Cortona's busy night life, captured by a night time wildlife camera, reveals all, even a lone wolf...
I originally thought of getting a wildlife camera to see if I could catch images of the wolves which so many people claimed to have seen in the Cortona hills and valleys but which had always eluded me. Going on walks I’d found some of their droppings (like a dog’s, but with a high concentration of undigested wild boar hairs), but I’d never actually seen or heard one.
At the end of July I finally got my camera and initially placed it by a spring in an olive grove which I knew animals regularly visited, especially in the dry months when there are so few alternative sources of water. I mainly expected to collect many images of wild boar, as their presence is so visible, and in fact the very first night a large group of 12 little ones raced passed it. What I didn’t expect to witness, night after night or around sunset and sunrise, was the regular visit of different foxes, roe deer, badgers, hares (and of course more cinghiali, alone or in groups). In the grove I identified at least three different foxes, two roe deer and a family of three hares. As during the daytime they are mostly elusive and very rarely seen, I was amazed by their abundance and by the frequency of their visits. And I was hugely encouraged by the realisation of how lively our woods are at night and how quietly resilient nature is.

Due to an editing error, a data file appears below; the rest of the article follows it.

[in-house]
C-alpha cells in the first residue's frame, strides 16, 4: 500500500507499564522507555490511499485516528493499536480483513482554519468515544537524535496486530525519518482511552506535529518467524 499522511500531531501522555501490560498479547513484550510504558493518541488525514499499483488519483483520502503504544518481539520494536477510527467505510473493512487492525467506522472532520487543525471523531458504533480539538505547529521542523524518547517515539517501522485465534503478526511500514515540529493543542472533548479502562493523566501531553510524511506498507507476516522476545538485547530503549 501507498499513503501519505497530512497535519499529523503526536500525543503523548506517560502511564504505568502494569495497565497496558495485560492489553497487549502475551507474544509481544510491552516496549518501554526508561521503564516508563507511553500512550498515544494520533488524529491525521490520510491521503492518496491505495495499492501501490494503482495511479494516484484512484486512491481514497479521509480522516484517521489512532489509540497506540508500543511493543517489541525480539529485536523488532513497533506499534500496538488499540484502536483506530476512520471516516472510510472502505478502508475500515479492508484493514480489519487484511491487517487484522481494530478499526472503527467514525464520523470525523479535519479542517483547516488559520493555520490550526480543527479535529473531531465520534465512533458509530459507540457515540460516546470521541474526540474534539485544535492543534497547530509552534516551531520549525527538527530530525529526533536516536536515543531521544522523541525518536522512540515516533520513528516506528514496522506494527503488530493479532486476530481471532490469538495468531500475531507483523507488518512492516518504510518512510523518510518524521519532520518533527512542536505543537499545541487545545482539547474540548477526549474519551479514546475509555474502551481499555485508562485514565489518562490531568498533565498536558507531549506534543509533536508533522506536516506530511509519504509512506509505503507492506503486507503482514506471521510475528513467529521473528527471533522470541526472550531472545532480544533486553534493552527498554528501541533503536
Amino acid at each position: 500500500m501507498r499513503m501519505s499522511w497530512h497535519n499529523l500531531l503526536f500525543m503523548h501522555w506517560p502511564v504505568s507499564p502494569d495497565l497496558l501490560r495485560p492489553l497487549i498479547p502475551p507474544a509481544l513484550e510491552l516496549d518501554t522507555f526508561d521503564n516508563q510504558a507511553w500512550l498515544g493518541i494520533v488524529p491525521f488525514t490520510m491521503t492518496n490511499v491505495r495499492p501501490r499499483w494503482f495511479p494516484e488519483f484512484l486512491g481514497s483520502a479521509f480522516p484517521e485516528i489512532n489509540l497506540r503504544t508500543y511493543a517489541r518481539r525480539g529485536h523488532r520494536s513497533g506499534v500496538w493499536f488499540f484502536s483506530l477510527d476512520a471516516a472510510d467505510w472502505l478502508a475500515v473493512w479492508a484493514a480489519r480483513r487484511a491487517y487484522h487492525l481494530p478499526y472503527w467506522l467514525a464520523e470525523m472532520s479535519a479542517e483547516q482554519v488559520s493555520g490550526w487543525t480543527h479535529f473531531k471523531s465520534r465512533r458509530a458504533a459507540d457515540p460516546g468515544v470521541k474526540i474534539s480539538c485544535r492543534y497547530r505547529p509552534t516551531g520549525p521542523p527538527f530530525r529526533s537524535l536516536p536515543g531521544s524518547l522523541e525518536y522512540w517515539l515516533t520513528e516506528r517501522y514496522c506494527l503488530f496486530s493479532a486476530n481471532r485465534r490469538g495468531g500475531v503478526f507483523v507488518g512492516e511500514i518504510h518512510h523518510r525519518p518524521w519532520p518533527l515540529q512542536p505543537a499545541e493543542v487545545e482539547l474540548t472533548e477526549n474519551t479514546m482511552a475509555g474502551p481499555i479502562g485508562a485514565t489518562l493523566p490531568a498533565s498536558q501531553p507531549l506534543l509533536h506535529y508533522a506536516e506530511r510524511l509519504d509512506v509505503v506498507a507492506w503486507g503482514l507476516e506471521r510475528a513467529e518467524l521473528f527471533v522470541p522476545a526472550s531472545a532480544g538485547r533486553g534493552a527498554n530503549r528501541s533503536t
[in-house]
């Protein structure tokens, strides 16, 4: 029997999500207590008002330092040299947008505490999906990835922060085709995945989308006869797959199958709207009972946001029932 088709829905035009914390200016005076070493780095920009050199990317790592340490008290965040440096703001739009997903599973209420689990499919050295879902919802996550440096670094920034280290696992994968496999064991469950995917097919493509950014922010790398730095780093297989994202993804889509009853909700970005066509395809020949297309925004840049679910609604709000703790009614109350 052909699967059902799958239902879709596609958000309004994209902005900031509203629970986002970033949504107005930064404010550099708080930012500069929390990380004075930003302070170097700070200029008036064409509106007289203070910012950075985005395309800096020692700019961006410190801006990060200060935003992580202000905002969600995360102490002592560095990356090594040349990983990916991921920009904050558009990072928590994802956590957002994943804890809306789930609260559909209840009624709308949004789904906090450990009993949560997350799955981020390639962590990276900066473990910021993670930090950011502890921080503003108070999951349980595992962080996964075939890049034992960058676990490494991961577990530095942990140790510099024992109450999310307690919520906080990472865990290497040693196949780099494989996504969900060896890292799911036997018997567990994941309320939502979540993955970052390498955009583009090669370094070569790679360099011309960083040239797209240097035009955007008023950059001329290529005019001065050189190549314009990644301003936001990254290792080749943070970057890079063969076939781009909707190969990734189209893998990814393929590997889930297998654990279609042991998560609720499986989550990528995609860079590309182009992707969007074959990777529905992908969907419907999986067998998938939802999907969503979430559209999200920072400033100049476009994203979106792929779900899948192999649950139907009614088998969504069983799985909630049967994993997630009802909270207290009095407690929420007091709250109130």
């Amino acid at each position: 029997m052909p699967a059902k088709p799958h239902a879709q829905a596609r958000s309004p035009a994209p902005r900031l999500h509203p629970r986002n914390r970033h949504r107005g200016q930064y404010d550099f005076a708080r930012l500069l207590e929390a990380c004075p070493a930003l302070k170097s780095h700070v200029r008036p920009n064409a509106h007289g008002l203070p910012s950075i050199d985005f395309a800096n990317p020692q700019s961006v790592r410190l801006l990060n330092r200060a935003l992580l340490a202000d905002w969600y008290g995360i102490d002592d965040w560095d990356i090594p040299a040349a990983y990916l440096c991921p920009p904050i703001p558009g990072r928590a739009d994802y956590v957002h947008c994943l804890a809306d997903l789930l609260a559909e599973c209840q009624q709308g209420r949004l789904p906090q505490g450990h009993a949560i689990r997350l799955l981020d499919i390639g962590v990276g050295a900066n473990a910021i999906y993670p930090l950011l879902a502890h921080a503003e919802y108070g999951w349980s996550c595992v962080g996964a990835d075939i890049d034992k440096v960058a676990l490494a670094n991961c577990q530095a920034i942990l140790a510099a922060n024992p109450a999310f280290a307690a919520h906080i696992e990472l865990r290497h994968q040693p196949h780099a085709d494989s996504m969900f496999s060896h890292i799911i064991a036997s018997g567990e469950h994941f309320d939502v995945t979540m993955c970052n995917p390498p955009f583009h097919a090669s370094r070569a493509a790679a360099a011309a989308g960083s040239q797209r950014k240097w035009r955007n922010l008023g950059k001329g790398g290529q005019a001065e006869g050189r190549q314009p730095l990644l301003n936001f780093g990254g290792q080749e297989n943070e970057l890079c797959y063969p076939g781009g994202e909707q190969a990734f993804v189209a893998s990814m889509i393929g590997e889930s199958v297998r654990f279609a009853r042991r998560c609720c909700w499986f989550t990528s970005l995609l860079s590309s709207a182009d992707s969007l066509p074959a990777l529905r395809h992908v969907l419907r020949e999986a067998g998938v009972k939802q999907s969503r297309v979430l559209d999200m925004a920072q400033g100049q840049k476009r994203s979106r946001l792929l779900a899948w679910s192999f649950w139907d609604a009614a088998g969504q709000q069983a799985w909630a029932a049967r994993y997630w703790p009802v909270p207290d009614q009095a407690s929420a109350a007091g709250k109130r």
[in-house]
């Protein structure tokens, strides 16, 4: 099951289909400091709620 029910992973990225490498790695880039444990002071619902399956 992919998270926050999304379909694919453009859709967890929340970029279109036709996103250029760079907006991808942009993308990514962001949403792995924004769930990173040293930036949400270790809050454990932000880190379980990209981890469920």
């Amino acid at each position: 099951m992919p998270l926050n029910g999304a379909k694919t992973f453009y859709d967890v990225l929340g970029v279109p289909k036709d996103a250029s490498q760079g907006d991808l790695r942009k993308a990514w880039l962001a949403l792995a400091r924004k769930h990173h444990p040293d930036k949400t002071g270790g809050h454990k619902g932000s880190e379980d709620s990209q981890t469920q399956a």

After a couple of weeks I moved the camera to a grove closer to home and placed it in an area where there’s a clear wildlife pathway. Again, I was mostly expecting to find images of wild board (as the fields get regularly dug up) but again I was pleasantly surprised by the variety of largish mammals living on the land around my home: yes, the boar are there (single large males, mothers with little ones of all ages), but in the course of a couple of weeks over the same dry spot traffic included two roe deer, regular transit by a badger and a porcupine, nightly visits by a hunting fox, a totally unexpected (and unidentified) cat on the prowl and finally also my elusive wolf, which was a very exciting find.
A Roe deer
A hunting fox
Boar and family
My elusive wolf
Apart from the delight in getting a wildlife census of my hillside, it’s great to start seeing the nightly patterns followed by different animals and I’m curious to find out how things will change over the seasons. I’ll also get to see what kind of night life goes on around different friends’ houses as most people seeing my images now want to borrow the camera to see what’s going on around their homes.
Mr T, 02/10/2023 10:53:24